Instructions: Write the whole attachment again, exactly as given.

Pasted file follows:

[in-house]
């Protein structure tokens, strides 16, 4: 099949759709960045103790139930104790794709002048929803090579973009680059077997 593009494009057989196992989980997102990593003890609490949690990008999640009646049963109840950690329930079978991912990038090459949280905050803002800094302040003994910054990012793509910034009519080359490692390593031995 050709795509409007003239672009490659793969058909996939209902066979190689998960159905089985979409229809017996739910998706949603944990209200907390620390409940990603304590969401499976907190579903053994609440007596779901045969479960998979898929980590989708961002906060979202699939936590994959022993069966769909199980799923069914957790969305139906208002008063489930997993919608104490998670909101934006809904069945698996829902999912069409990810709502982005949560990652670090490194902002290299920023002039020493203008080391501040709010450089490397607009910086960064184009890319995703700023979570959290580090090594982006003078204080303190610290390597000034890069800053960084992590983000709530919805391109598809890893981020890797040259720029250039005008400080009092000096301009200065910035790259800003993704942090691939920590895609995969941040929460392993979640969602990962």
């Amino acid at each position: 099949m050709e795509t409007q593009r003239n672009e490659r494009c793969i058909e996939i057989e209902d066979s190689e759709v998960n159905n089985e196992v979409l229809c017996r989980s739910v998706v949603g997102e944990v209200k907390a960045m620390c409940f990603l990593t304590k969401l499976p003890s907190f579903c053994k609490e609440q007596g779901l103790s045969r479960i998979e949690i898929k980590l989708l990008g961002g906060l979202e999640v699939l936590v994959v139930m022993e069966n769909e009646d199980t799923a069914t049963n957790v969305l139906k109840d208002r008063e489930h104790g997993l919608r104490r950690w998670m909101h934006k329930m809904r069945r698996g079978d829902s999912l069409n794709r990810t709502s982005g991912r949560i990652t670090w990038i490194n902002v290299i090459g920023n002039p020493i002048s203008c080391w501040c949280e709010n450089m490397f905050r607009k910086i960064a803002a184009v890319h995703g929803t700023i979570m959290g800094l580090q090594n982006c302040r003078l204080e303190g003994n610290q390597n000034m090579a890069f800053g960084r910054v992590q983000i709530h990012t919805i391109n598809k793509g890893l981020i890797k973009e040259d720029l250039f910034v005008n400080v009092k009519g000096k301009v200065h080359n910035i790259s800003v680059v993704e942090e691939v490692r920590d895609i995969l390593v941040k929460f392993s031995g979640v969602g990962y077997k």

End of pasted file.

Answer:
[in-house]
């Protein structure tokens, strides 16, 4: 099949759709960045103790139930104790794709002048929803090579973009680059077997 593009494009057989196992989980997102990593003890609490949690990008999640009646049963109840950690329930079978991912990038090459949280905050803002800094302040003994910054990012793509910034009519080359490692390593031995 050709795509409007003239672009490659793969058909996939209902066979190689998960159905089985979409229809017996739910998706949603944990209200907390620390409940990603304590969401499976907190579903053994609440007596779901045969479960998979898929980590989708961002906060979202699939936590994959022993069966769909199980799923069914957790969305139906208002008063489930997993919608104490998670909101934006809904069945698996829902999912069409990810709502982005949560990652670090490194902002290299920023002039020493203008080391501040709010450089490397607009910086960064184009890319995703700023979570959290580090090594982006003078204080303190610290390597000034890069800053960084992590983000709530919805391109598809890893981020890797040259720029250039005008400080009092000096301009200065910035790259800003993704942090691939920590895609995969941040929460392993979640969602990962």
């Amino acid at each position: 099949m050709e795509t409007q593009r003239n672009e490659r494009c793969i058909e996939i057989e209902d066979s190689e759709v998960n159905n089985e196992v979409l229809c017996r989980s739910v998706v949603g997102e944990v209200k907390a960045m620390c409940f990603l990593t304590k969401l499976p003890s907190f579903c053994k609490e609440q007596g779901l103790s045969r479960i998979e949690i898929k980590l989708l990008g961002g906060l979202e999640v699939l936590v994959v139930m022993e069966n769909e009646d199980t799923a069914t049963n957790v969305l139906k109840d208002r008063e489930h104790g997993l919608r104490r950690w998670m909101h934006k329930m809904r069945r698996g079978d829902s999912l069409n794709r990810t709502s982005g991912r949560i990652t670090w990038i490194n902002v290299i090459g920023n002039p020493i002048s203008c080391w501040c949280e709010n450089m490397f905050r607009k910086i960064a803002a184009v890319h995703g929803t700023i979570m959290g800094l580090q090594n982006c302040r003078l204080e303190g003994n610290q390597n000034m090579a890069f800053g960084r910054v992590q983000i709530h990012t919805i391109n598809k793509g890893l981020i890797k973009e040259d720029l250039f910034v005008n400080v009092k009519g000096k301009v200065h080359n910035i790259s800003v680059v993704e942090e691939v490692r920590d895609i995969l390593v941040k929460f392993s031995g979640v969602g990962y077997k």